Despite all of this, the current variable rates are still lower than the pre-pandemic rates. If you are questioning whether you should have locked into a fixed-rate product, don’t. It is very important to look at the savings of having stayed with a variable rate over the past couple of years. If you had a variable rate product from 2020 to present, the savings over a fixed rate could be upwards of $25,000 to $45,000. Over and above the principal savings, you must also consider the value of your home increasing during this Ome by 10%-45% (depending on area). What is likely your most important asset has been increasing in value while your mortgage balance is decreasing considerably – this is a WIN. There have been media reports stating that payments may rise up to 45%, but these often fail to mention that payments have also dropped during the pandemic years (2020-2022) due to historically low-interest rates – the market is just catching back up.
Avoid allowing media coverage to cause you to question your overall long-term goals. Media reports can sensationalize and overstate the true effect to the average consumer. Stay focused on building your financial net worth with your largest financial asset. When in doubt, recall these statistics:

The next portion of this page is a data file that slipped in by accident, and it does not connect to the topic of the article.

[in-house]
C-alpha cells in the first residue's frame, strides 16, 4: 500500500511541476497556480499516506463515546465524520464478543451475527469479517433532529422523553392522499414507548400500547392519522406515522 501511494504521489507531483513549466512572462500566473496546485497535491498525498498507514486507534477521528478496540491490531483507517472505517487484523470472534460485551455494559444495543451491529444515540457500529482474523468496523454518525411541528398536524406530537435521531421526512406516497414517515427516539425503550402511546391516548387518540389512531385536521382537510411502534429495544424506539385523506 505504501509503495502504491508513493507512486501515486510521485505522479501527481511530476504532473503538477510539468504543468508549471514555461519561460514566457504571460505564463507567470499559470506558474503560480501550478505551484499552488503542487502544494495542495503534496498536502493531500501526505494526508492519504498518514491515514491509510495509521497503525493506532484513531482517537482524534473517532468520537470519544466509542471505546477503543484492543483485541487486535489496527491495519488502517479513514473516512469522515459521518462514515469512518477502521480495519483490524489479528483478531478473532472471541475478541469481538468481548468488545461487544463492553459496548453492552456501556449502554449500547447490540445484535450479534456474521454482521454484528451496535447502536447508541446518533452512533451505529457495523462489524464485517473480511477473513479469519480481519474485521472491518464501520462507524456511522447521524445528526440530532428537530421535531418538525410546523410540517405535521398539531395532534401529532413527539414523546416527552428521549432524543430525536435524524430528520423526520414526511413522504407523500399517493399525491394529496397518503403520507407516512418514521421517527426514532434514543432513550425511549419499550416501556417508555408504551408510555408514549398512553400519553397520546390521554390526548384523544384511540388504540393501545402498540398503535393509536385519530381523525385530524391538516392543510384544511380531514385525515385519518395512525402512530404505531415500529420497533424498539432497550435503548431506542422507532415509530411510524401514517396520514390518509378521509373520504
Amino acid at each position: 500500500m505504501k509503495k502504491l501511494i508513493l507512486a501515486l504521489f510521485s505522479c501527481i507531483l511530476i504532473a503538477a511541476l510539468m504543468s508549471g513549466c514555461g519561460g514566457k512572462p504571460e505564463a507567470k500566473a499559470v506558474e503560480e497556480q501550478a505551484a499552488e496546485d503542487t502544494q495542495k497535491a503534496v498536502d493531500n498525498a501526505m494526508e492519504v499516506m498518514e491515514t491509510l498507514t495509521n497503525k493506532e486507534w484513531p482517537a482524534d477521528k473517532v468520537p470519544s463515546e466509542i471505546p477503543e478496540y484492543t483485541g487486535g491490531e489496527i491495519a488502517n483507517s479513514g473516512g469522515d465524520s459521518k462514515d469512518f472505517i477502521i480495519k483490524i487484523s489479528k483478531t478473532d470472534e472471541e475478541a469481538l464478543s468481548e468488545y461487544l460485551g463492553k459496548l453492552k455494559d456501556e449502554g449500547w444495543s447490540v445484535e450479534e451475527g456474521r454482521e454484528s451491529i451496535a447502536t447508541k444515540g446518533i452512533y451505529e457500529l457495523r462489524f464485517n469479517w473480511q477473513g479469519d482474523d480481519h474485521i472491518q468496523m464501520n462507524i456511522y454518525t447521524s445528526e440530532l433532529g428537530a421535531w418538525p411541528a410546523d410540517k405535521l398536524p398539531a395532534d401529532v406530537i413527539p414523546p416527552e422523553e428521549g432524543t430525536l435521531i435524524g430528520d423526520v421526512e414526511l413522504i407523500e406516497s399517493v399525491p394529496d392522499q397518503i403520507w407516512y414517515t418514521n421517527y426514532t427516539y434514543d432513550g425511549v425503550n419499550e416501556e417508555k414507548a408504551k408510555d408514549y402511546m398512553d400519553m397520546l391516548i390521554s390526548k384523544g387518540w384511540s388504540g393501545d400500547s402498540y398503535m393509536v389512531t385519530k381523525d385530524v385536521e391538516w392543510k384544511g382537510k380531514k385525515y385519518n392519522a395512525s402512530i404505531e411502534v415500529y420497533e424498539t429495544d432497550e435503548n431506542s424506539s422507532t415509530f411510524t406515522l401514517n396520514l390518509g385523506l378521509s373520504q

- The average home price in the Greater Vancouver Area increased an average of 9.4% from March 2020 to March 2021, with additional increases between 2021 and 2022 (increasing your overall net worth).
- This represents a net worth increase to the average consumer in the Greater Vancouver area of over $100,000 in just one year.
- A new forecast by the BC Real Estate Association anticipates the province’s average home price will see year-over-year increases of 11.5% to $1.034 million in 2022, and a further 0.8% to $1.043 million in 2023.
If you do not yet own a property, what should you know about buying in this market?
Buying when the market is “soft” or in a “downturn” is a great opportunity to get something that will appreciate in the next 5 years. It also provides you with the opportunity to write a fair offer, and to include subjects to allow you to complete your due diligence prior to committing to a purchase. As described above, we are heading into a balanced market soon, so if you have been thinking about buying, this could be a great opportunity.
Buyers should understand that they are unlikely to see a market with both very low-interest rates and in a sustained “buyers market” condition – so they should accept paying a little bit more per month for the initial term of their mortgage (and have more inventory to select from, as well as not be at risk of overpaying in a bidding war), OR have lower monthly payments for their initial term (but compete with many other prospective buyers and potentially pay speculative pricing).